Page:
[Beowulf] Can one Infiniband net support MPI and a parallel filesystem?

Gus Correa gus at ldeo.columbia.edu
Wed Aug 13 10:00:23 PDT 2008

Hi resource management concerned experts and list

I started the thread, before it gained a life of its own and its current 
So, please let me add my two cents to this interesting discussion.

We do share nodes on our cluster.
After all, we have only 32 nodes, 64 dual processors, single core) on 
our 6.5+ year old cluster,
and many climate and ocean modeling projects to run there.
We gladly thank NOAA for the helping to us to get the cluster in 2002!  :)
Its been hard to get support for a replacement ...

We share nodes for the reasons pointed out by Chris, Joe, and others.
One reason not mentioned is serial programs.
Well a cluster is to run parallel jobs.
However, we don't have the money to buy a farm of serial machines,
and a few users have valuable scientific projects but don't know
(or don't want to know)  how to translate their serial code into a 
parallel algorithm.
You really want multiple instances of this type of job to share nodes 
whenever possible.
Last time I checked our cluster was used more heavily than NCAR 
machines, for instance.
We had an average of then less than 72 hours downtime per year
(I stayed awake, I am the IT team, programmer, factotum),
and an average of about 75% use of its maximum capacity
(i.e. all nodes and processors working all the time 24 / 7 / 365 / 
I couldn't find usage data of other public, academic, or industry 
machines to compare.
However, I guess there are small clusters like ours out there which are 
under more intensive use
then ours, doing good science and useful applications, and sharing nodes.

Yes, we did have cases of jobs failing on a node and breaking another 
job sharing the node.
After I banned the use of Matlab (to the dismay and revolt of many 
users) things improved on this front,
but still happen occasionally.

As Craig pointed out, the current trend of overpopulating a single node 
with many cores
may pose further challenges, to manage things like processor and memory 
affinity requests, etc.

Gus Correa

Gustavo J. Ponce Correa, PhD - Email: gus at ldeo.columbia.edu
Lamont-Doherty Earth Observatory - Columbia University
P.O. Box 1000 [61 Route 9W] - Palisades, NY, 10964-8000 - USA

Craig Tierney wrote:

> Joe Landman wrote:
>> Craig Tierney wrote:
>>> Chris Samuel wrote:
>>>> ----- "I Kozin (Igor)" <i.kozin at dl.ac.uk> wrote:
>>>>>> Generally speaking, MPI programs will not be fetching/writing data
>>>>>> from/to storage at the same time they are doing MPI calls so there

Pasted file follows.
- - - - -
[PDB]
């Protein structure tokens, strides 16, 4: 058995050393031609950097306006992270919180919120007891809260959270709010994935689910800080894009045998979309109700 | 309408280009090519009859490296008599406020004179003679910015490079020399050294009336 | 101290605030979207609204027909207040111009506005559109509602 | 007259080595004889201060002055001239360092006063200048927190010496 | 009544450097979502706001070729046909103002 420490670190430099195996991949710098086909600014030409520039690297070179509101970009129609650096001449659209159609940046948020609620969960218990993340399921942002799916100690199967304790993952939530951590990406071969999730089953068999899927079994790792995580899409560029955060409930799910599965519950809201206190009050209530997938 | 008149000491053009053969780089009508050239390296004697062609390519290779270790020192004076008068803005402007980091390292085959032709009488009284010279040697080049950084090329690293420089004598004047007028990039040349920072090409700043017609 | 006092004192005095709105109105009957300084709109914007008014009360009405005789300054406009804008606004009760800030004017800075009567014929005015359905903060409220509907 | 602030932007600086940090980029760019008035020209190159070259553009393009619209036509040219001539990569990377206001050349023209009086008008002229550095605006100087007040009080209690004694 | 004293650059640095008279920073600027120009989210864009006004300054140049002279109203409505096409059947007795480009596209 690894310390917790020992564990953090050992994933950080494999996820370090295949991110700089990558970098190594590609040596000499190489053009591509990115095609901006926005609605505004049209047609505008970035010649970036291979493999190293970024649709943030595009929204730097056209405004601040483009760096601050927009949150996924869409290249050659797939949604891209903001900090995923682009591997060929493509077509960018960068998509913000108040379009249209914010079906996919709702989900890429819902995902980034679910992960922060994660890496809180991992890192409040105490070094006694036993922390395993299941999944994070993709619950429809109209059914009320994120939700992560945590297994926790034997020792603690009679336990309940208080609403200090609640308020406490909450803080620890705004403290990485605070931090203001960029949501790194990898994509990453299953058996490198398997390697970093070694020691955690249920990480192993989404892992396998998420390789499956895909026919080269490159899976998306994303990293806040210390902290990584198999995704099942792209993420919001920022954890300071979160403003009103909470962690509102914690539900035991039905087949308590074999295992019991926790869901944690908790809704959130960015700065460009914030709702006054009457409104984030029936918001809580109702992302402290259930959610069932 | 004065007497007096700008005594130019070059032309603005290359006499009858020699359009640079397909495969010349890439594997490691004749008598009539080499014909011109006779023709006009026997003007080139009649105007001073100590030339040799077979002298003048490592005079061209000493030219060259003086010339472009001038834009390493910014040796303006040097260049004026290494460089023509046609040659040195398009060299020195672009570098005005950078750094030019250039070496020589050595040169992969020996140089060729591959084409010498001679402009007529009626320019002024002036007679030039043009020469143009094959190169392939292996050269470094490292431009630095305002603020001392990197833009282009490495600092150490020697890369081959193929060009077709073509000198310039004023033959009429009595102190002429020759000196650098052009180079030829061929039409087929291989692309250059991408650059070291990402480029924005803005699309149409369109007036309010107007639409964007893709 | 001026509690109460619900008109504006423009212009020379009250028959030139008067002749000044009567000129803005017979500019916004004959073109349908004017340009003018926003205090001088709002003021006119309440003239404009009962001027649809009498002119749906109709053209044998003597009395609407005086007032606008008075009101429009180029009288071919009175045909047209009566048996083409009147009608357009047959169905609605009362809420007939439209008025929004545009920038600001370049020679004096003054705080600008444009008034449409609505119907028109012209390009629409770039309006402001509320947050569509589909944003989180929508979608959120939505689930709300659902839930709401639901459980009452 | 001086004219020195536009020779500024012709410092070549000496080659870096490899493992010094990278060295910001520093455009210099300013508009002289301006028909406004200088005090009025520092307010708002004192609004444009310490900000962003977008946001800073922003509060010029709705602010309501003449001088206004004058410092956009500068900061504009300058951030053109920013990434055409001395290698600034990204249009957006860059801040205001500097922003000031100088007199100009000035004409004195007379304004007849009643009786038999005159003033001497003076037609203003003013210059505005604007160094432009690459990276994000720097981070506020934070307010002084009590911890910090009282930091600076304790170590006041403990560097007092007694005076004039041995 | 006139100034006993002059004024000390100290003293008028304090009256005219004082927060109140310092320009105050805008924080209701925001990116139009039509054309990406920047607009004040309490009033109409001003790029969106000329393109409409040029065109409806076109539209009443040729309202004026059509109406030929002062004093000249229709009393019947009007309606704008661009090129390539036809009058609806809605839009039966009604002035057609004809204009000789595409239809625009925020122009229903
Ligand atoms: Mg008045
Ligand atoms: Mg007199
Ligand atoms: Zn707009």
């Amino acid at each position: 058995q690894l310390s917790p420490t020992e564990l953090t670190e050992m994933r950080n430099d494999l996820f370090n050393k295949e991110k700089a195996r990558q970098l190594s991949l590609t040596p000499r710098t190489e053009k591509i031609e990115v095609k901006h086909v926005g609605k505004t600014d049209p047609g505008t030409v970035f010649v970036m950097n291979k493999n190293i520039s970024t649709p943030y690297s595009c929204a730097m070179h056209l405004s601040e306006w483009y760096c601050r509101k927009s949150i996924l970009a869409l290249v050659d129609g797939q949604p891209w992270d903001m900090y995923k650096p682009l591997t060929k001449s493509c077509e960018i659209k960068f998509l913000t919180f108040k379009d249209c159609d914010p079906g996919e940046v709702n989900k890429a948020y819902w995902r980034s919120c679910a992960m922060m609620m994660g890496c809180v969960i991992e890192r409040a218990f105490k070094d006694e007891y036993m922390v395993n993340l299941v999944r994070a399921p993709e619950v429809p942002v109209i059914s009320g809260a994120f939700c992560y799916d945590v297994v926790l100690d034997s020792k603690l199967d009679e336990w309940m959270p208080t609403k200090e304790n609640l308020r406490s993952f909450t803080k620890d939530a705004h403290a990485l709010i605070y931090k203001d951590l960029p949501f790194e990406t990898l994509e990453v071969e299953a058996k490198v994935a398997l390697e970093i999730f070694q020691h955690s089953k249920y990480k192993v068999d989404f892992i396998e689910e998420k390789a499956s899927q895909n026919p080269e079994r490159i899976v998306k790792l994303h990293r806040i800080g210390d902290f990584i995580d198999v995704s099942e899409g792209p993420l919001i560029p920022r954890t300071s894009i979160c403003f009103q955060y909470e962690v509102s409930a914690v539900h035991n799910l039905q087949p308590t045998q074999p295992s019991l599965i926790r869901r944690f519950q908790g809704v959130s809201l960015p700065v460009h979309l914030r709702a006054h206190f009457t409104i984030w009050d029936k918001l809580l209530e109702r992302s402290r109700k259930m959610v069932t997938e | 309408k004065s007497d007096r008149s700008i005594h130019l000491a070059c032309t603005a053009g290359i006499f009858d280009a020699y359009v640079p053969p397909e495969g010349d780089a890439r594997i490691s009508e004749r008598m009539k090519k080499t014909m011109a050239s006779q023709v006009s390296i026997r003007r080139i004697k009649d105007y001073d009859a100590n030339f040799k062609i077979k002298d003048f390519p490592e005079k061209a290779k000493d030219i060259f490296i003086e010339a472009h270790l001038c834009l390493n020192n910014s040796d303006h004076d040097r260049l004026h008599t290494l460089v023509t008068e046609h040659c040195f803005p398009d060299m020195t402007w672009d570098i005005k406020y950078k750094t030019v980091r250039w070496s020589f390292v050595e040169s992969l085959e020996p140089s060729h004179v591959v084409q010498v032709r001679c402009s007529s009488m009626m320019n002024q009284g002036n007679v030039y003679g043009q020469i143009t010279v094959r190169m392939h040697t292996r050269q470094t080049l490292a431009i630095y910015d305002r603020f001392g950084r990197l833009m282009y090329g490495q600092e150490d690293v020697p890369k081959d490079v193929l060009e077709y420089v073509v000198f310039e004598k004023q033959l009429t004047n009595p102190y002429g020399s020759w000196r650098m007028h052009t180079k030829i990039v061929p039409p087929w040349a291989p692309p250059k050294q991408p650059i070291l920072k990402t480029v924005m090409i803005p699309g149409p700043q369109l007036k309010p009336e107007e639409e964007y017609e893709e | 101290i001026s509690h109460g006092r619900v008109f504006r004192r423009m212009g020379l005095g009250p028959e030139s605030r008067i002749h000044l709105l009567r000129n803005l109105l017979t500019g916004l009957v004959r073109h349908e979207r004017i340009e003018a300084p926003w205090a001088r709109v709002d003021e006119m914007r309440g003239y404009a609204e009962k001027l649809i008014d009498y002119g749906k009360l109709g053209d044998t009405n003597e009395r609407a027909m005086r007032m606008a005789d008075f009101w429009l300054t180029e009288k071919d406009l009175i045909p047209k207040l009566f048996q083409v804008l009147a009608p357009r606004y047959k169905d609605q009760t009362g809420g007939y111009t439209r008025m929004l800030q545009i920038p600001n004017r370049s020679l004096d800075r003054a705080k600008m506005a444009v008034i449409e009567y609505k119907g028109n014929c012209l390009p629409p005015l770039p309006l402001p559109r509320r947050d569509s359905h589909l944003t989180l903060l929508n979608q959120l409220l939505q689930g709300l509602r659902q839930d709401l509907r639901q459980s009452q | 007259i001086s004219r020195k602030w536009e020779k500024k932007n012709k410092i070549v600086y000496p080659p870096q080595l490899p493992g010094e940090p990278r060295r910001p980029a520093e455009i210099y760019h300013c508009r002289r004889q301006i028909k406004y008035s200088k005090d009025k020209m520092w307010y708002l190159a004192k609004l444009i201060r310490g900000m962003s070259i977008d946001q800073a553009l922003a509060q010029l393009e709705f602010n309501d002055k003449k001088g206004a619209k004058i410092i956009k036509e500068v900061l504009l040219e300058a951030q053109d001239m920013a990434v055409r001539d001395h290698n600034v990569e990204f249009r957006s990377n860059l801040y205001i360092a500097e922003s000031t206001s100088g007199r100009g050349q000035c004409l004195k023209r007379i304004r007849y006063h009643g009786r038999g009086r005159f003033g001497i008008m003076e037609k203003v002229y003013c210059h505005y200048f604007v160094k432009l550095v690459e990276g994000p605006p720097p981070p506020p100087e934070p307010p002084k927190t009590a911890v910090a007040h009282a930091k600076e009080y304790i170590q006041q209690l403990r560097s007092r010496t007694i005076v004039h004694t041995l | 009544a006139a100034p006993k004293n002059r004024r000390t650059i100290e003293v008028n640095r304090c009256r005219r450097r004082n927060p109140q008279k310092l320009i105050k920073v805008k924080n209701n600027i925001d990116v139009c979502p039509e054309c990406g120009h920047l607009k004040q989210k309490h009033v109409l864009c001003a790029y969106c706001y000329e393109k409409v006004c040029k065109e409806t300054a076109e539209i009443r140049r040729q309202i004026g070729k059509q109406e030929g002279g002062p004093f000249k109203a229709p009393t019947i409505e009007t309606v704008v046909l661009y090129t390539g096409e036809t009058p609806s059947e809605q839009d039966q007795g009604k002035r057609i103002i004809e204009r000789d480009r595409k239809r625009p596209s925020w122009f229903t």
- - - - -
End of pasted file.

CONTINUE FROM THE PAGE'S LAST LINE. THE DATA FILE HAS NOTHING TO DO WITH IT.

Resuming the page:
>>>>>> tends to not be very much contention to worry about at the node
>>>>>> level.
>>>>> I tend to agree with this. 
>>>> But that assumes you're not sharing a node with other
>>>> jobs that may well be doing I/O.
>>>> cheers,
>>>> Chris
>>> I am wondering, who shares nodes in cluster systems with
>>> MPI codes?  We never have shared nodes for codes that need
>> The vast majority of our customers/users do.  Limited resources, they 
>> have to balance performance against cost and opportunity cost.
>> Sadly not every user has an infinite budget to invest in contention 
>> free hardware (nodes, fabrics, or disks).  So they have to maximize 
>> the utilization of what they have, while (hopefully) not trashing the 
>> efficiency too badly.
>>> multiple cores since be built our first SMP cluster
>>> in 2001.  The contention for shared resources (like memory
>>> bandwidth and disk IO) would lead to unpredictable code performance.
>> Yes it does.  As does OS jitter and other issues.
>>> Also, a poorly behaved program can cause the other codes on
>>> that node to crash (which we don't want).
>> Yes this happens as well, but some users simply have no choice.
>>> Even at TACC (62000+ cores) with 16 cores per node, nodes
>>> are dedicated to jobs.
>> I think every user would love to run on a TACC like system.  I think 
>> most users have a budget for something less than 1/100th the size.   
>> Its easy to forget how much resource (un)availability constrains 
>> actions when you have very large resources to work with.
> TACC probably wasn't a good example for the "rest of us".  It hasn't been
> difficult to dedicate nodes to jobs when the number of cores was 2 or 4.
> We now have some 8 core nodes, and we are wondering if the policy of
> not sharing nodes is going to continue, or at least modified to minimize
> waste.
> Craig
>> Joe

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